AS A MORE socially conscious generation enrolls in universities around
the world, courses focusing on social impact are proliferating at both
the undergraduate and master’s level. But at the London School of
Economics (LSE), we have noticed a distinct lack of offerings designed
to give business executives the practical skills they need to execute sustainability
strategies within their organizations. Since our planet faces
imminent social and environmental challenges, we reasoned, why not
offer education to executives who are already in the driver’s seat?
In 2018, we launched our executive masters in social business and
entrepreneurship (EMSBE) for business leaders who want to give
back to the world. This program perfectly embodies the simple motto
that can be found on our website: “For the betterment of society.”
The EMSBE is a joint effort between the department of management
and LSE’s Marshall Institute, which helps philanthropic organizations
and individuals effectively donate time and resources to the
public good. As we designed the program, it became apparent that it
is nearly impossible to separate social and environmental issues in
an educational sense, so the course integrates both.
Course content explores economic and political contexts, social
impact and its evaluation, the foundations of social business, resource
mobilization, accounting for social return, sustainable practice,
altruistic leadership, and entrepreneurship.
Participants are taught not only
what it means to create social impact,
but how to maintain it in a practical
sense through innovative revenue
streams and technology-based solutions.
Because executive education demands
flexibility in scheduling, we designed the
program to be compatible with a full-time
career. Teaching is conducted over 12
months in intensive one- to two-week
classroom modules on the LSE campus
in London. This means executives are
required to be out of their offices for only
six weeks to attend classes. The 2019–
2020 course calendar includes two weeks
of classroom teaching in September and
one week each in November, February,
June, and July. We also use an online
platform to distribute assignments,
reading materials, and other information;
students can use the platform to collaborate
outside of the classroom.
In addition, participants work in
groups to complete altruistic projects,
which are due in August. The projects
give students the opportunity to create
an entrepreneurial business proposal
for social impact. We hold workshops,
teaching sessions, and tutorials to help
the students develop their ideas before
they make presentations to invited experts
at the end of the program. In recent
projects, students explored impact-led
advertising, access for people with disabilities,
financial services in Indonesia,
and ethical waste management.
Students in LSE’s executive masters in social business and entrepreneurship come from all over the
world and work in occupations that cover the public, private, and nonprofit sectors.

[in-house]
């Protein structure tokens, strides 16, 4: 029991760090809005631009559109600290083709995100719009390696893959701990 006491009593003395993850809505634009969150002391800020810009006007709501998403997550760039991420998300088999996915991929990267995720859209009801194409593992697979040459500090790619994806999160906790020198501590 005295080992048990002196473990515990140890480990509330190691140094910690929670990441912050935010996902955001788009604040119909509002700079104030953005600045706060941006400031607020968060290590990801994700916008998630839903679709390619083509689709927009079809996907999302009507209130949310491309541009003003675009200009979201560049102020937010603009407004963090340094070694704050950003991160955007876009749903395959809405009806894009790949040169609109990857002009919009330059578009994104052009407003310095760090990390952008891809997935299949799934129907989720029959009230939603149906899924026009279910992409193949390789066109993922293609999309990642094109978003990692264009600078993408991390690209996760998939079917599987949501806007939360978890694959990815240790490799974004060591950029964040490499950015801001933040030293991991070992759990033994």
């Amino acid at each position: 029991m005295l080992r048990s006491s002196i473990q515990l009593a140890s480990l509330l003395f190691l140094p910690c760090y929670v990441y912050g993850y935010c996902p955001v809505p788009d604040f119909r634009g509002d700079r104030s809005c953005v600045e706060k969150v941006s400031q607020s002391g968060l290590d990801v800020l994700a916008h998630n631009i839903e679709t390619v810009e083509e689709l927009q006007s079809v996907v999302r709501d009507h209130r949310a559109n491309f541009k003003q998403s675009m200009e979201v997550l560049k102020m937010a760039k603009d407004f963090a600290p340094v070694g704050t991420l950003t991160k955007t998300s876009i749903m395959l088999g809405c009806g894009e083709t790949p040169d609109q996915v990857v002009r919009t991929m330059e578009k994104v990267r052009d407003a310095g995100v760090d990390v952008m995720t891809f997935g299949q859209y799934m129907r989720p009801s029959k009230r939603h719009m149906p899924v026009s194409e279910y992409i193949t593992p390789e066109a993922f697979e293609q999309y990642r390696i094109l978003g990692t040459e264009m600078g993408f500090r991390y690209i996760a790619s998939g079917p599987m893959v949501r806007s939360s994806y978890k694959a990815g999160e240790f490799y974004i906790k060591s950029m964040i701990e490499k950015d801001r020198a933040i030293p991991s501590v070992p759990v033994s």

Course content for the EMSBE is
delivered through multiple channels.
In addition to traditional lectures and
seminars, we incorporate workshops
that allow students to role-play negotiations,
case studies that require students
to adopt contrary perspectives, and debates
that are organized by the students.
In addition, when tackling sensitive
issues such as disability access, we bring
in guest speakers who can describe
their personal experiences. By having
a diverse set of lecturers share their
stories with our students, we are able to
shape the learning experience around design thinking, in which innovators
develop empathy for the people they
will be serving.
Over the past two years, we’ve kept
class sizes small—below 40 participants—
so that executives know they
are expected to actively engage in discussion.
Students in last year’s cohort
had an average age of 33, came from
13 countries, and worked in occupations
that covered the public, private,
and not-for-profit sectors. In the
past, we have had participants from
social investment organizations such
as Founders Pledge, purpose-driven
firms such as B Lab UK, and large corporations
such as Novartis, Unilever,
and Uber. Some participants are
entrepreneurs, others are aspiring
entrepreneurs, and others are executives
from large companies.
No matter what background
the participants have, the program
provides a springboard to a variety of
social business outcomes. Students
gain the skills and knowledge to
launch their own ventures, lead their
companies’ corporate social responsibility
functions, or become leaders
at charities, NGOs, and think tanks.
EMSBE’s positive reception tells
us that courses like this are needed
in the world. It signals that business
schools need to be serious about
teaching social innovation—and that
executives are finding such knowledge
to be increasingly essential.
Aunnie Patton Power is an architect
of the executive masters in social business
and entrepreneurship at the London
School of Economics Department
of Management in the U.K., where she
is a visiting fellow at the Marshall Institute.
She is also an associate fellow
at the University of Oxford, entrepreneur
in residence at Oxford’s Skoll
Centre for Social Entrepreneurship, an
adjunct faculty member at the University
of Cape Town in South Africa, and
founder of impact financing consultancy
This article originally appeared in BizEd's November/December 2019 issue. Please send questions, comments, or letters to the editor to firstname.lastname@example.org.
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